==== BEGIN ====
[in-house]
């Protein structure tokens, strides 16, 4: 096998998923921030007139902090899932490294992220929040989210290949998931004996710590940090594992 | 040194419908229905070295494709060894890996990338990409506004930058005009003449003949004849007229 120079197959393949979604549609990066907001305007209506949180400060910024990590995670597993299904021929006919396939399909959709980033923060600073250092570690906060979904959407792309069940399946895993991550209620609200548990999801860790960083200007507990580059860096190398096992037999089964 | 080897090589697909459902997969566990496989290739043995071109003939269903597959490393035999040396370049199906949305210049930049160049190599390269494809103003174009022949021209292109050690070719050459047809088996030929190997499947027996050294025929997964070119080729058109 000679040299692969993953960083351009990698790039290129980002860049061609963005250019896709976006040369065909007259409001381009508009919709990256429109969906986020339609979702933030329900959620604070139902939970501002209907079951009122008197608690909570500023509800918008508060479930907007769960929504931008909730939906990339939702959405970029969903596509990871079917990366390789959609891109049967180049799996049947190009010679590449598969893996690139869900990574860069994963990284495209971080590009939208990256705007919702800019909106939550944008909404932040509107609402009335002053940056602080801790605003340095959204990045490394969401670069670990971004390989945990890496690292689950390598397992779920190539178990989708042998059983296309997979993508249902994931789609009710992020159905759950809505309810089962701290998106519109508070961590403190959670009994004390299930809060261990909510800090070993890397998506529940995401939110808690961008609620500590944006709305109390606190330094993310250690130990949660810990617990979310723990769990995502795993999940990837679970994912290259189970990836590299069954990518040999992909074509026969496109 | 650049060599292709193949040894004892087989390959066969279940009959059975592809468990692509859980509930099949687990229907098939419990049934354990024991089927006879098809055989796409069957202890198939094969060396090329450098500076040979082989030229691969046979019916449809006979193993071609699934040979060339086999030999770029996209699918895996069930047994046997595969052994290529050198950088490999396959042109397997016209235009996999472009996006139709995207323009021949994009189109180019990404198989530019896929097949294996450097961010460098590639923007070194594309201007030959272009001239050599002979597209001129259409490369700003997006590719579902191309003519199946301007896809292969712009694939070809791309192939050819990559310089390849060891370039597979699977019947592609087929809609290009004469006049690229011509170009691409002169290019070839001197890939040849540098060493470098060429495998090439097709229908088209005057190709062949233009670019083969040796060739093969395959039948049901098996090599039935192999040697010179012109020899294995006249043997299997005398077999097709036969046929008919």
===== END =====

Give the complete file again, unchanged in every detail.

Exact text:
[in-house]
């Protein structure tokens, strides 16, 4: 096998998923921030007139902090899932490294992220929040989210290949998931004996710590940090594992 | 040194419908229905070295494709060894890996990338990409506004930058005009003449003949004849007229 120079197959393949979604549609990066907001305007209506949180400060910024990590995670597993299904021929006919396939399909959709980033923060600073250092570690906060979904959407792309069940399946895993991550209620609200548990999801860790960083200007507990580059860096190398096992037999089964 | 080897090589697909459902997969566990496989290739043995071109003939269903597959490393035999040396370049199906949305210049930049160049190599390269494809103003174009022949021209292109050690070719050459047809088996030929190997499947027996050294025929997964070119080729058109 000679040299692969993953960083351009990698790039290129980002860049061609963005250019896709976006040369065909007259409001381009508009919709990256429109969906986020339609979702933030329900959620604070139902939970501002209907079951009122008197608690909570500023509800918008508060479930907007769960929504931008909730939906990339939702959405970029969903596509990871079917990366390789959609891109049967180049799996049947190009010679590449598969893996690139869900990574860069994963990284495209971080590009939208990256705007919702800019909106939550944008909404932040509107609402009335002053940056602080801790605003340095959204990045490394969401670069670990971004390989945990890496690292689950390598397992779920190539178990989708042998059983296309997979993508249902994931789609009710992020159905759950809505309810089962701290998106519109508070961590403190959670009994004390299930809060261990909510800090070993890397998506529940995401939110808690961008609620500590944006709305109390606190330094993310250690130990949660810990617990979310723990769990995502795993999940990837679970994912290259189970990836590299069954990518040999992909074509026969496109 | 650049060599292709193949040894004892087989390959066969279940009959059975592809468990692509859980509930099949687990229907098939419990049934354990024991089927006879098809055989796409069957202890198939094969060396090329450098500076040979082989030229691969046979019916449809006979193993071609699934040979060339086999030999770029996209699918895996069930047994046997595969052994290529050198950088490999396959042109397997016209235009996999472009996006139709995207323009021949994009189109180019990404198989530019896929097949294996450097961010460098590639923007070194594309201007030959272009001239050599002979597209001129259409490369700003997006590719579902191309003519199946301007896809292969712009694939070809791309192939050819990559310089390849060891370039597979699977019947592609087929809609290009004469006049690229011509170009691409002169290019070839001197890939040849540098060493470098060429495998090439097709229908088209005057190709062949233009670019083969040796060739093969395959039948049901098996090599039935192999040697010179012109020899294995006249043997299997005398077999097709036969046929008919």